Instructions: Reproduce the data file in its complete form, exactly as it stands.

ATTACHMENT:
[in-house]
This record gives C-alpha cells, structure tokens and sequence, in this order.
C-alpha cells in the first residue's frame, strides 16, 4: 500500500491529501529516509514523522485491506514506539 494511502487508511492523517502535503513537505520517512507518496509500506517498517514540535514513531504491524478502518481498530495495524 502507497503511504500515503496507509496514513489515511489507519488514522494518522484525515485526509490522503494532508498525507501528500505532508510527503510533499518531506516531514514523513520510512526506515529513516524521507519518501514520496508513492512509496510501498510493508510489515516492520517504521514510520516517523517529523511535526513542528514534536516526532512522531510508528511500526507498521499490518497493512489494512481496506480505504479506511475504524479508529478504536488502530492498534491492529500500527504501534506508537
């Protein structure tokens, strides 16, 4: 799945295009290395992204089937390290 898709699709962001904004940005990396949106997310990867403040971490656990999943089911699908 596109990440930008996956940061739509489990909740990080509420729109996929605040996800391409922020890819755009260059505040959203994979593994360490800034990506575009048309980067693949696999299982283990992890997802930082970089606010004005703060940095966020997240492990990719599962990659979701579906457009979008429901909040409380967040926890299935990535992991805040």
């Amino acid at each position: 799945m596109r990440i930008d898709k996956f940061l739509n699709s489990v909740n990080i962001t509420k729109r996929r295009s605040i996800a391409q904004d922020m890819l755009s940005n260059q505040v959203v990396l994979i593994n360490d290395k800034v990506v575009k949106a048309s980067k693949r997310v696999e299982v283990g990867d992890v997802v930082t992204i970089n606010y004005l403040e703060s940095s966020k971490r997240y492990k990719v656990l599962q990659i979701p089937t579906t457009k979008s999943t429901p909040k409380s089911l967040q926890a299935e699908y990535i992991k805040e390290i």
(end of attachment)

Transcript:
[in-house]
This record gives C-alpha cells, structure tokens and sequence, in this order.
C-alpha cells in the first residue's frame, strides 16, 4: 500500500491529501529516509514523522485491506514506539 494511502487508511492523517502535503513537505520517512507518496509500506517498517514540535514513531504491524478502518481498530495495524 502507497503511504500515503496507509496514513489515511489507519488514522494518522484525515485526509490522503494532508498525507501528500505532508510527503510533499518531506516531514514523513520510512526506515529513516524521507519518501514520496508513492512509496510501498510493508510489515516492520517504521514510520516517523517529523511535526513542528514534536516526532512522531510508528511500526507498521499490518497493512489494512481496506480505504479506511475504524479508529478504536488502530492498534491492529500500527504501534506508537
């Protein structure tokens, strides 16, 4: 799945295009290395992204089937390290 898709699709962001904004940005990396949106997310990867403040971490656990999943089911699908 596109990440930008996956940061739509489990909740990080509420729109996929605040996800391409922020890819755009260059505040959203994979593994360490800034990506575009048309980067693949696999299982283990992890997802930082970089606010004005703060940095966020997240492990990719599962990659979701579906457009979008429901909040409380967040926890299935990535992991805040």
């Amino acid at each position: 799945m596109r990440i930008d898709k996956f940061l739509n699709s489990v909740n990080i962001t509420k729109r996929r295009s605040i996800a391409q904004d922020m890819l755009s940005n260059q505040v959203v990396l994979i593994n360490d290395k800034v990506v575009k949106a048309s980067k693949r997310v696999e299982v283990g990867d992890v997802v930082t992204i970089n606010y004005l403040e703060s940095s966020k971490r997240y492990k990719v656990l599962q990659i979701p089937t579906t457009k979008s999943t429901p909040k409380s089911l967040q926890a299935e699908y990535i992991k805040e390290i």